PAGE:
Learning C# 3.0 3rd Edition
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About the Author
Jesse Liberty is a Microsoft Senior Program Manager where he is responsible for the creation of tutorials, videos and other content to facilitate the learning and use of Silverlight. Even before joining Microsoft, Jesse was well known in the industry in part because of his many bestselling books, including O'Reilly Media's Programming .NET 3.5, Programming C# 3.0, Learning ASP.NET with AJAX and the soon to be published Programming Silverlight.
Brian MacDonald has edited programming and networking books for major publishers on topics ranging from securing Windows servers to PHP web programming to running an eBay business. He also coauthored O'Reilly's Learning C# 2005 and Learning ASP.NET 2.0 with AJAX.
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After reading that chapter online, I went ahead and purchased this book. It was not a disappointment. I find most O'Reilly books to be extremely dry and have never been able to read one past the second chapter. This book was easy to read and follow on my commute to work. You don't need to sit in front of the computer while reading it as I experience with 90% of other books that are written.
This book worked great for me, as I have years of experience in development. I am not sure if it's the best book for a person starting out. There are topics that seem to be somewhat omitted and the order of some topics that I deagree with. Otherwise, it's a great book.
This book does what it advertises. You don't need any prior knowledge at all to learn what this book wants to teach you. It explains things in full, but never explains something too much, to the point of confusion. As long as you always put their examples into code, and are willing to take the time to go back to subjects you are still shaky on, this book is the perfect launching point for learning how to code.
- Does what advertises
- Has worked for me thus far
- Explains things the perfect amount
- Does a mostly-good job of keeping things interesting (would rate this aspect an 8/10)
- Absolutely minimal typo errors, forgivable
The organization of the book seems very good to me. I'm at the tail end of chapter 11 and am looking forward to the rest of the book. My background is that of VB 6, VB .NET, VB 2005 and VB 2008. I also have some Java in my days as a professor. This book's approach really connects with my previous experience with classes in VB and Java. I would recommend this book to a beginning programmer, to someone who is coming from a VB background, or for someone wishing to brush up on the essentials of C#. An interesting read with good details.
C# is the language that Bjarne Stroustrup was referring to when he said that there was a language in C++ just waiting to get out. If you get rid all the weird syntax and conventions of C++ and add some really useful programming tools, what you have is C#. The fact that C# is a totally object-oriented languge standing on the shoulders of .NET makes it a logically coherent programming system. Spock probably used it on the Enterprise. Add the Integrated Development Envirionment and you can actually enjoy programming again.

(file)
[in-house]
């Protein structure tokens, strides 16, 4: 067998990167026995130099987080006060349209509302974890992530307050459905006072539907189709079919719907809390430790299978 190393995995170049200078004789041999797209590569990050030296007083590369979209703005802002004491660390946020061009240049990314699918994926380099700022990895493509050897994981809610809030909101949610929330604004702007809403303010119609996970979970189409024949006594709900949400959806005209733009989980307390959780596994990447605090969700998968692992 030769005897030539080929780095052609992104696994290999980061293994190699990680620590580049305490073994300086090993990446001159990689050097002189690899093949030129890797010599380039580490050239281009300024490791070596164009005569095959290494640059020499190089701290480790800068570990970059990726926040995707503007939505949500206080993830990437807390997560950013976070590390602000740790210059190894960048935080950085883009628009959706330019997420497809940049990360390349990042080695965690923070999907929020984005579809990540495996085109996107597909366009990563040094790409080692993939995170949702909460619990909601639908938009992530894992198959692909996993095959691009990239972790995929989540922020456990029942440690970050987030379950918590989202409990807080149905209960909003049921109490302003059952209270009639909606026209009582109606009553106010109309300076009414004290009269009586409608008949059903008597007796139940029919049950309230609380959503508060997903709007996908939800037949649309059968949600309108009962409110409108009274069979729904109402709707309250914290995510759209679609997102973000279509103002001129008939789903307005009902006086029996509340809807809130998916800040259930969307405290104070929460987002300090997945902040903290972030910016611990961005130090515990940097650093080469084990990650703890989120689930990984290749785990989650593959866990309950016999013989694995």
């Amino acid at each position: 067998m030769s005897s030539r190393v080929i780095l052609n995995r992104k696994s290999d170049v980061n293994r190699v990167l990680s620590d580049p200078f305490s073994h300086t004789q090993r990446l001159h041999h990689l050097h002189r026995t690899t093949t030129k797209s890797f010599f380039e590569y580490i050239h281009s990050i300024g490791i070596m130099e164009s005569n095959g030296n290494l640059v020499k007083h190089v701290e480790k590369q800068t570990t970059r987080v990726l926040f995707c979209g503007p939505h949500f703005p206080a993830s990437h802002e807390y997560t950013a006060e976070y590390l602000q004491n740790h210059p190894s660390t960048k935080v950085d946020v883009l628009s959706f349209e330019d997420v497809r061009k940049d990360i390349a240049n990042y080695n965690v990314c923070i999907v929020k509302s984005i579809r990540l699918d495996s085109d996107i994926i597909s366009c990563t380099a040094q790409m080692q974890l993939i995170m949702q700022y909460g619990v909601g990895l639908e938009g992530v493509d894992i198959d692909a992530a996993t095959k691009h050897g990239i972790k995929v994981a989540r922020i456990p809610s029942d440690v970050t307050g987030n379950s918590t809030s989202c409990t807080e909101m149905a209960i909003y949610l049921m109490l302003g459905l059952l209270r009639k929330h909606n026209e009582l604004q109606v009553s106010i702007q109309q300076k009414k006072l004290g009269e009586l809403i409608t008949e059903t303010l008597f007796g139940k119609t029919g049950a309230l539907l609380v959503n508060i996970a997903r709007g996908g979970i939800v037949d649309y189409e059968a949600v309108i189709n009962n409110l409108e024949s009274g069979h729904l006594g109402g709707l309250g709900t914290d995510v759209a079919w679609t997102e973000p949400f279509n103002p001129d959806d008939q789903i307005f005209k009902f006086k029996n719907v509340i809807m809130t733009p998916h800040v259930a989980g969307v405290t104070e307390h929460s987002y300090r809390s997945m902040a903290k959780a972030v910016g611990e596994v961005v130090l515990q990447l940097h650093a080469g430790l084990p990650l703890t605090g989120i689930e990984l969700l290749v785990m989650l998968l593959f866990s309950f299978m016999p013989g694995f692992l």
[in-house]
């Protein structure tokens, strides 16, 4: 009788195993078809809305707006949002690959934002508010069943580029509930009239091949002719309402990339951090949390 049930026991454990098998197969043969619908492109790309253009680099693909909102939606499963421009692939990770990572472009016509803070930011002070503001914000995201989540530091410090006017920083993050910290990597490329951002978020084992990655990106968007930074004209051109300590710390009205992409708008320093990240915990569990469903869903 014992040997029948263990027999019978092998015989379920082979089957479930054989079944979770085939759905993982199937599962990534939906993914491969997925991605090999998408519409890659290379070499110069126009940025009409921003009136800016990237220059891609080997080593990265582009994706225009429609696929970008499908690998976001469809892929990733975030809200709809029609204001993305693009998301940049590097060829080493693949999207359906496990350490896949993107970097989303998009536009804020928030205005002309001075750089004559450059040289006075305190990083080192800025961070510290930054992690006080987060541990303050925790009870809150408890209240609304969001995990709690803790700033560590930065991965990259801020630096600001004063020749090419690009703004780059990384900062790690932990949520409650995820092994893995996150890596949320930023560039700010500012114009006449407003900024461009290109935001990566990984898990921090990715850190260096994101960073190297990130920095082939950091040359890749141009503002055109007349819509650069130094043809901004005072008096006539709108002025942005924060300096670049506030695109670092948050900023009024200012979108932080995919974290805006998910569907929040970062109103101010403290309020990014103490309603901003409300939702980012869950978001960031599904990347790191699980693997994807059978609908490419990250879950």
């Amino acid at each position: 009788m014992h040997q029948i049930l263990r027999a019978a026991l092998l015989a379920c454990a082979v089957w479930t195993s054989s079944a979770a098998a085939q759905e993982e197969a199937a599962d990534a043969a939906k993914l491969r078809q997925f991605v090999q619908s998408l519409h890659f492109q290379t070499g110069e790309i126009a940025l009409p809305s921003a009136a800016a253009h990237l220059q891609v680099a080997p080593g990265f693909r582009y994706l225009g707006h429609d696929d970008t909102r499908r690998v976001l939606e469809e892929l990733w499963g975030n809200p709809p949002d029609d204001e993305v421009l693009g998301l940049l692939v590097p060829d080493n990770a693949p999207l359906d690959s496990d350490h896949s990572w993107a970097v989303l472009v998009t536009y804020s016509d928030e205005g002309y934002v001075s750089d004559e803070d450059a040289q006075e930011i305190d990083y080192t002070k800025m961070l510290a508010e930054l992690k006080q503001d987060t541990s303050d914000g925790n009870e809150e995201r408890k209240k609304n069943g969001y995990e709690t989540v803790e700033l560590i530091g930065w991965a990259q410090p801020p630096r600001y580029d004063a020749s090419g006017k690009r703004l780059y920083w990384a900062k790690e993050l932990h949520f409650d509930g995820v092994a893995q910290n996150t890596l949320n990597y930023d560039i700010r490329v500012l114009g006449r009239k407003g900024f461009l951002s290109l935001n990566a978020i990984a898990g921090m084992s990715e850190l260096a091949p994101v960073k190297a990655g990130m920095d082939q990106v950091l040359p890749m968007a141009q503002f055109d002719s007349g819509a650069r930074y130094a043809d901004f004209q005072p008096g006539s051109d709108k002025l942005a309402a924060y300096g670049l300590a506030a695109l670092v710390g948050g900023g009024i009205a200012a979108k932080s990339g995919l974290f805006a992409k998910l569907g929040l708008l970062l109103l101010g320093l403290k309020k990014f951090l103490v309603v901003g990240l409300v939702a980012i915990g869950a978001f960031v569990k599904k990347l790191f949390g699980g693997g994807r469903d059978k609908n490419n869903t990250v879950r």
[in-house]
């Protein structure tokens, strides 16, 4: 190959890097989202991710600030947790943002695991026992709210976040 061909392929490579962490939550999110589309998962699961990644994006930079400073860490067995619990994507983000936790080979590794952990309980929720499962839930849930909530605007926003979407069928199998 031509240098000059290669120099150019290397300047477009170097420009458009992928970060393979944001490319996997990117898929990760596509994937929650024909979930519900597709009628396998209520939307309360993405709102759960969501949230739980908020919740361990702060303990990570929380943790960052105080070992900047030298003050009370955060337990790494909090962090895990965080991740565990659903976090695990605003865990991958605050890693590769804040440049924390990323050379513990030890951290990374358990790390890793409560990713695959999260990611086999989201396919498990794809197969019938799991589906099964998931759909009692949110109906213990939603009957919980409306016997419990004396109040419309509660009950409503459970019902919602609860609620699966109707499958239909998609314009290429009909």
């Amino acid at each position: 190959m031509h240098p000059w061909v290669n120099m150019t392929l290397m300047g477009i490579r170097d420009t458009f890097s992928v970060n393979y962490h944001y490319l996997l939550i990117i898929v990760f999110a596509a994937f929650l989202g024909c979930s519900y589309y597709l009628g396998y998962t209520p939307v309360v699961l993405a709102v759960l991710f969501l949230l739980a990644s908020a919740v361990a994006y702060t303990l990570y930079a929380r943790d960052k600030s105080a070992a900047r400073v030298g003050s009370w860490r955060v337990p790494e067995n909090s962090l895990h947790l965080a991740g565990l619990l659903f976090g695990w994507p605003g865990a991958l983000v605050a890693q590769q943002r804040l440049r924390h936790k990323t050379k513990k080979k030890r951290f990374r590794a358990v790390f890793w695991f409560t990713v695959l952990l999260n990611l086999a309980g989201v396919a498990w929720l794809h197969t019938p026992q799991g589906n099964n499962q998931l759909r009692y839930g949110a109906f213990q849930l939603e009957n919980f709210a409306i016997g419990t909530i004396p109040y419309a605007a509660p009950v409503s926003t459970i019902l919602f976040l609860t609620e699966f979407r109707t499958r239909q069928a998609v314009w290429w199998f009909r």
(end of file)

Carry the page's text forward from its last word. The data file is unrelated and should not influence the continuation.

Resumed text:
The introduction to .NET in this text is so painless that you won't even feel the needle going in. Once you get that first shot, you'll be hungering for more. Liberty and MacDonald are careful not to let you OD, and provide the necessary and sufficient information to take yourself comfortably to the next level in that most dynamic of programming environments. Oh, and did I mention that the examples in the text are well thought out - and that they actually work! If you are new to programming or new to .NET, this book is for you. Even if you've programmed for years, you might want to read this book - just to witness how writing a book about "how to program" should be done.
This is my 2nd book by Jesse (1st one is programming asp.net), and it still looks like another nutshell book to me.
Language basics are handled by the book easily, but it lacks sufficient explainations on some basic .net issues. I like chap 14 (Generics and Collections), it really taught me a lot about how .net framework handles various kind of lists and iterators. However, the thing is that these microsoft quirks are not easy to understand!! Interface inheritance, overriden functions and numerous other concepts. I spent quite a few hours on this single chapter!! For some technical details, it simple refers you to MSDN...
Overall, some parts of the book are good for beginner, while others are valuable to some intermediate level .Net coders.
Sometimes I really hate Microsoft, since it always packages some simple programming concepts up into its own, and give them some new names. This kind of work will simply trip you up!! Once you got the idea behind the scene, you will find it's just that simple!! Why the heck does microsoft have to make all these so convoluated??!!
4 Stars for this work (just)
Top international reviews
Do not be put off that it is a old copy, the core concepts are still very much relevant to coding practice and the fundamentals of C# have not changed even in the year 2017.
I would have given 5 stars if this book was reworked for C# 5.0.
The book may be a lot to get your head round at first but bear with it as the authors do help to explain matters very well and often offer examples.
Perfect for anyone new to C# 3.0